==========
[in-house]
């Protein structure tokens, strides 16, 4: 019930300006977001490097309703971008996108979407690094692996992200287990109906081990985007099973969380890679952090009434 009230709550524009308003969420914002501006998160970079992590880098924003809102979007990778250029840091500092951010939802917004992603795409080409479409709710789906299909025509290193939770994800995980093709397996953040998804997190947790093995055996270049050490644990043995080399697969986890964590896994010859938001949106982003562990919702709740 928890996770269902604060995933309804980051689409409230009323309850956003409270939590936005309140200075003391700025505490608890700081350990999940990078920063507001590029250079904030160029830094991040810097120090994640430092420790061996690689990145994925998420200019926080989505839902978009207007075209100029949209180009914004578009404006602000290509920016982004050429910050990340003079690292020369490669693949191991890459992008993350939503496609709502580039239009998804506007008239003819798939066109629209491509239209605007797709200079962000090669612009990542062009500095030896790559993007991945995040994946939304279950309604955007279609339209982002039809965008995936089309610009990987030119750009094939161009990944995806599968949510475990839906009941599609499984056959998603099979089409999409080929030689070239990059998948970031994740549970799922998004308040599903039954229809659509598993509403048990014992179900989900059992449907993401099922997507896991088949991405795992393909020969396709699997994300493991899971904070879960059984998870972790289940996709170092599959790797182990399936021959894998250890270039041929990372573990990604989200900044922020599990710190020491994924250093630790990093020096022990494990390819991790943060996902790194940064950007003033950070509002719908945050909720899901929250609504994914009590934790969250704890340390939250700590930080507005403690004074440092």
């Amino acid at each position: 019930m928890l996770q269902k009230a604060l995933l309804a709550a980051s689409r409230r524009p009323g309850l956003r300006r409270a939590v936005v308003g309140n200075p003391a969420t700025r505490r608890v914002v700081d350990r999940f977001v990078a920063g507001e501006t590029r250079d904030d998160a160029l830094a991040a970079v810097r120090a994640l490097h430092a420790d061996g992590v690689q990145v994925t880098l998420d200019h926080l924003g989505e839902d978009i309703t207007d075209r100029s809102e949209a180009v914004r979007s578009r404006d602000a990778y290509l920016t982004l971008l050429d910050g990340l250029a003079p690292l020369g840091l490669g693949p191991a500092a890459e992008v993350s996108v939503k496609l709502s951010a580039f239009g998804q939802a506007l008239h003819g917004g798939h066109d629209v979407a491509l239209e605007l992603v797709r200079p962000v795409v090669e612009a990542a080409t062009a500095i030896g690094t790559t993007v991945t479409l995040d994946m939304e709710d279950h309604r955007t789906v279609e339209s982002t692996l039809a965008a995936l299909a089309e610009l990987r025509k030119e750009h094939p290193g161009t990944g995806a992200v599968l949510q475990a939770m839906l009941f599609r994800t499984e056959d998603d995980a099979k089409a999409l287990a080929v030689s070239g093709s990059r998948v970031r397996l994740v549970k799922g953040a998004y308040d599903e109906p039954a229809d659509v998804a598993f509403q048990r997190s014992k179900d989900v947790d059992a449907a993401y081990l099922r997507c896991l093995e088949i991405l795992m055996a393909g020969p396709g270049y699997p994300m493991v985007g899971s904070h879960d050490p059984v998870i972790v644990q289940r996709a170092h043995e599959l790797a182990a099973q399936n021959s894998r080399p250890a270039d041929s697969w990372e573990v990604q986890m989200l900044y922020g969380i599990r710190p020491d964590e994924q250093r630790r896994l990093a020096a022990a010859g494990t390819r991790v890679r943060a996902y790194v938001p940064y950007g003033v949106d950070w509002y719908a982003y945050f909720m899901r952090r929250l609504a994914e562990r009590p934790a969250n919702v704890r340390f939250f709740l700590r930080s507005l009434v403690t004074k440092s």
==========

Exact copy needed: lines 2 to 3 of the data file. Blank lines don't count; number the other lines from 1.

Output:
């Protein structure tokens, strides 16, 4: 019930300006977001490097309703971008996108979407690094692996992200287990109906081990985007099973969380890679952090009434 009230709550524009308003969420914002501006998160970079992590880098924003809102979007990778250029840091500092951010939802917004992603795409080409479409709710789906299909025509290193939770994800995980093709397996953040998804997190947790093995055996270049050490644990043995080399697969986890964590896994010859938001949106982003562990919702709740 928890996770269902604060995933309804980051689409409230009323309850956003409270939590936005309140200075003391700025505490608890700081350990999940990078920063507001590029250079904030160029830094991040810097120090994640430092420790061996690689990145994925998420200019926080989505839902978009207007075209100029949209180009914004578009404006602000290509920016982004050429910050990340003079690292020369490669693949191991890459992008993350939503496609709502580039239009998804506007008239003819798939066109629209491509239209605007797709200079962000090669612009990542062009500095030896790559993007991945995040994946939304279950309604955007279609339209982002039809965008995936089309610009990987030119750009094939161009990944995806599968949510475990839906009941599609499984056959998603099979089409999409080929030689070239990059998948970031994740549970799922998004308040599903039954229809659509598993509403048990014992179900989900059992449907993401099922997507896991088949991405795992393909020969396709699997994300493991899971904070879960059984998870972790289940996709170092599959790797182990399936021959894998250890270039041929990372573990990604989200900044922020599990710190020491994924250093630790990093020096022990494990390819991790943060996902790194940064950007003033950070509002719908945050909720899901929250609504994914009590934790969250704890340390939250700590930080507005403690004074440092």
């Amino acid at each position: 019930m928890l996770q269902k009230a604060l995933l309804a709550a980051s689409r409230r524009p009323g309850l956003r300006r409270a939590v936005v308003g309140n200075p003391a969420t700025r505490r608890v914002v700081d350990r999940f977001v990078a920063g507001e501006t590029r250079d904030d998160a160029l830094a991040a970079v810097r120090a994640l490097h430092a420790d061996g992590v690689q990145v994925t880098l998420d200019h926080l924003g989505e839902d978009i309703t207007d075209r100029s809102e949209a180009v914004r979007s578009r404006d602000a990778y290509l920016t982004l971008l050429d910050g990340l250029a003079p690292l020369g840091l490669g693949p191991a500092a890459e992008v993350s996108v939503k496609l709502s951010a580039f239009g998804q939802a506007l008239h003819g917004g798939h066109d629209v979407a491509l239209e605007l992603v797709r200079p962000v795409v090669e612009a990542a080409t062009a500095i030896g690094t790559t993007v991945t479409l995040d994946m939304e709710d279950h309604r955007t789906v279609e339209s982002t692996l039809a965008a995936l299909a089309e610009l990987r025509k030119e750009h094939p290193g161009t990944g995806a992200v599968l949510q475990a939770m839906l009941f599609r994800t499984e056959d998603d995980a099979k089409a999409l287990a080929v030689s070239g093709s990059r998948v970031r397996l994740v549970k799922g953040a998004y308040d599903e109906p039954a229809d659509v998804a598993f509403q048990r997190s014992k179900d989900v947790d059992a449907a993401y081990l099922r997507c896991l093995e088949i991405l795992m055996a393909g020969p396709g270049y699997p994300m493991v985007g899971s904070h879960d050490p059984v998870i972790v644990q289940r996709a170092h043995e599959l790797a182990a099973q399936n021959s894998r080399p250890a270039d041929s697969w990372e573990v990604q986890m989200l900044y922020g969380i599990r710190p020491d964590e994924q250093r630790r896994l990093a020096a022990a010859g494990t390819r991790v890679r943060a996902y790194v938001p940064y950007g003033v949106d950070w509002y719908a982003y945050f909720m899901r952090r929250l609504a994914e562990r009590p934790a969250n919702v704890r340390f939250f709740l700590r930080s507005l009434v403690t004074k440092s």